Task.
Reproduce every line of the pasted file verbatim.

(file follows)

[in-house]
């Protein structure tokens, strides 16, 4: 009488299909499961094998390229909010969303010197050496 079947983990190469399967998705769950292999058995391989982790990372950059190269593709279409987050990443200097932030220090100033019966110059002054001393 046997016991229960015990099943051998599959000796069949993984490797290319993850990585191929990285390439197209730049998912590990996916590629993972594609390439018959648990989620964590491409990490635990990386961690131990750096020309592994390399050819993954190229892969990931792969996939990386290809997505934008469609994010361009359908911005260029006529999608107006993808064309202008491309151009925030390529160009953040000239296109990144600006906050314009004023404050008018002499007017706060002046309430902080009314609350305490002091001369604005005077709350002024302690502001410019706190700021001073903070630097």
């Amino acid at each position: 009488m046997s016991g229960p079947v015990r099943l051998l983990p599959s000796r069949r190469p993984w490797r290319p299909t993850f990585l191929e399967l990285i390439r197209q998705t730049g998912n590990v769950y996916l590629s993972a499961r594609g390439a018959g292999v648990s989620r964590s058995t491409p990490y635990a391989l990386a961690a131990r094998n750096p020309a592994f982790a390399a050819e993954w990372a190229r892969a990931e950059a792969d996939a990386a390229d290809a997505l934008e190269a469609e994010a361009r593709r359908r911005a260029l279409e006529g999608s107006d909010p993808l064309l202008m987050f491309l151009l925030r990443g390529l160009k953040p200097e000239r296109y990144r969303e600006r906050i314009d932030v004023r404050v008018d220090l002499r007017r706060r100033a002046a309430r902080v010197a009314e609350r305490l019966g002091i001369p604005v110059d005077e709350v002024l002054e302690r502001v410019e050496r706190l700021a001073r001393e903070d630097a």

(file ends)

[in-house]
């Protein structure tokens, strides 16, 4: 009488299909499961094998390229909010969303010197050496 079947983990190469399967998705769950292999058995391989982790990372950059190269593709279409987050990443200097932030220090100033019966110059002054001393 046997016991229960015990099943051998599959000796069949993984490797290319993850990585191929990285390439197209730049998912590990996916590629993972594609390439018959648990989620964590491409990490635990990386961690131990750096020309592994390399050819993954190229892969990931792969996939990386290809997505934008469609994010361009359908911005260029006529999608107006993808064309202008491309151009925030390529160009953040000239296109990144600006906050314009004023404050008018002499007017706060002046309430902080009314609350305490002091001369604005005077709350002024302690502001410019706190700021001073903070630097």
């Amino acid at each position: 009488m046997s016991g229960p079947v015990r099943l051998l983990p599959s000796r069949r190469p993984w490797r290319p299909t993850f990585l191929e399967l990285i390439r197209q998705t730049g998912n590990v769950y996916l590629s993972a499961r594609g390439a018959g292999v648990s989620r964590s058995t491409p990490y635990a391989l990386a961690a131990r094998n750096p020309a592994f982790a390399a050819e993954w990372a190229r892969a990931e950059a792969d996939a990386a390229d290809a997505l934008e190269a469609e994010a361009r593709r359908r911005a260029l279409e006529g999608s107006d909010p993808l064309l202008m987050f491309l151009l925030r990443g390529l160009k953040p200097e000239r296109y990144r969303e600006r906050i314009d932030v004023r404050v008018d220090l002499r007017r706060r100033a002046a309430r902080v010197a009314e609350r305490l019966g002091i001369p604005v110059d005077e709350v002024l002054e302690r502001v410019e050496r706190l700021a001073r001393e903070d630097a």